RBS co-lending with institutional investors

The UK bank is to open up its mid-market leveraged lending client list to AIG, Hermes and M&G Investments.

Royal Bank of Scotland (RBS) has signed an agreement with three institutional asset managers to partner on mid-market leveraged loans. 

The investment arms of AIG, Hermes and M&G Investments will lend up to £100 million ($150 million; €139 million) to mid-sized private equity portfolio companies in deals arranged by the UK bank. 

Deals totalling around £250 million for three UK businesses have already resulted from the partnership, the bank said. 

RBS will lend around £15 million-£30 million into each of the deals it sources and offer the transaction to the asset managers. How much each manager invests into the deal will be at their own discretion, PDI understands. 

The financings will be standard five- to seven-year leveraged loans of up to £100 million.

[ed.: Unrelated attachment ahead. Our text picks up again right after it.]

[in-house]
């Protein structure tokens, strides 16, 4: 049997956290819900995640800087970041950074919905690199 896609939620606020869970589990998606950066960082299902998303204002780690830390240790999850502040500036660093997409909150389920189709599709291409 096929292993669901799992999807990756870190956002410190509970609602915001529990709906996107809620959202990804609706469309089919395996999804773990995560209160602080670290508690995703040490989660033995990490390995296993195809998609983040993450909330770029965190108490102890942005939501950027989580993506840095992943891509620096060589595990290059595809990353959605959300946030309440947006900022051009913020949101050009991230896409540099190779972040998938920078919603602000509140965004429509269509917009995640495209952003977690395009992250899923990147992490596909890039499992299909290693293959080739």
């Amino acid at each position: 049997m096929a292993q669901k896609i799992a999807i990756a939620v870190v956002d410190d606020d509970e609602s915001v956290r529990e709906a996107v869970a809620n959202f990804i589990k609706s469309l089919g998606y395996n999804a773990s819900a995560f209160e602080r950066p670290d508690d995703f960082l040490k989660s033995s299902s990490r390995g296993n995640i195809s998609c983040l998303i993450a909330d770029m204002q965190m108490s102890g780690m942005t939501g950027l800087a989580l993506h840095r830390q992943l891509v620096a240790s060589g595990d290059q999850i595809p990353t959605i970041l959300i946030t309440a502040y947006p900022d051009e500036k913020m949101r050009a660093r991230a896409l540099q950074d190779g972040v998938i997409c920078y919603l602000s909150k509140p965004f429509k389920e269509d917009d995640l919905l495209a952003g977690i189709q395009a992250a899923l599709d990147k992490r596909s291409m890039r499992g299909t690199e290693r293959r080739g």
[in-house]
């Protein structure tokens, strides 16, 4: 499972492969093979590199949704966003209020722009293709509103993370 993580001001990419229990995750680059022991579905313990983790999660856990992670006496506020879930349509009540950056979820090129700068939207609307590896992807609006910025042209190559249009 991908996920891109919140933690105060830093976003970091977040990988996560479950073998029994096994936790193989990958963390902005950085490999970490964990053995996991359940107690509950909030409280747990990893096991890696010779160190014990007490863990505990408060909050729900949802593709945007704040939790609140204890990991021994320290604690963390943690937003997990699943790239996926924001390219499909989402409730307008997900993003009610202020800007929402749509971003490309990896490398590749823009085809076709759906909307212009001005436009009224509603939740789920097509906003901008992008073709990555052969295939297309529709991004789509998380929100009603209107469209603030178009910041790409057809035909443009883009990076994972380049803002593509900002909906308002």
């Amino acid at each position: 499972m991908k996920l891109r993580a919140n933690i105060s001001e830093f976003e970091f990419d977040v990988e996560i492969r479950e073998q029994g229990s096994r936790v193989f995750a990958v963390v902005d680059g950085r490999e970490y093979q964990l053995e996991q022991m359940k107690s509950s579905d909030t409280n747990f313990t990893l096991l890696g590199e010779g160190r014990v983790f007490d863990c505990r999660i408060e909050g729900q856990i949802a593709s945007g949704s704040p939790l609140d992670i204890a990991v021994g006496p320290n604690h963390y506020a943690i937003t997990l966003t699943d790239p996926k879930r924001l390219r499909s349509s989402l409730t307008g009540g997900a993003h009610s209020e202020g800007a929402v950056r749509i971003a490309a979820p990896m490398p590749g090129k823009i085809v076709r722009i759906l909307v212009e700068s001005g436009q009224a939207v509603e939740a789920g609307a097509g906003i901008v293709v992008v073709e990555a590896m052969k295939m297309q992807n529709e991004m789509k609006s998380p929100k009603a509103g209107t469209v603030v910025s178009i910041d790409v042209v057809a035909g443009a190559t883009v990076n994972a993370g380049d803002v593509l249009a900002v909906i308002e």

The agreement gives the asset managers access to RBS’s infrastructure and network, while giving the bank’s sponsor finance unit greater access to funding for its clients. 

“It makes borrowing on this scale simpler for our customers and our ability to structure competitive lending packages in this way enables us to support our private equity clients and in turn continue to help UK companies expand, create more jobs and invest more in the British economy,” said RBS’s head of financial sponsors, Richard Roach. 

There are no immediate plans to expand the pool of investment partners beyond the three insurance and pension investors, PDI understands. 

RBS is majority-owned by the UK government which acquired the bank in the wake of the financial crisis. It has cut its stake to 73 percent and overseen a massive shrinking of the lenders’ balance sheet and reduction of its investment bank from a large global business, to a UK and Europe-focused financial institution. 

Its leveraged finance unit has also reduced in size. The lender sold its US debt capital markets business, including leveraged finance, to Mizuho this year. 

Even as it has cut the business, RBS has been under political pressure to increase domestic lending. 

GSO Capital Partners and Italian lender Intesa Sanpaolo announced a similar partnership this year, whereby GSO would have access to Intesa corporate customers seeking loans.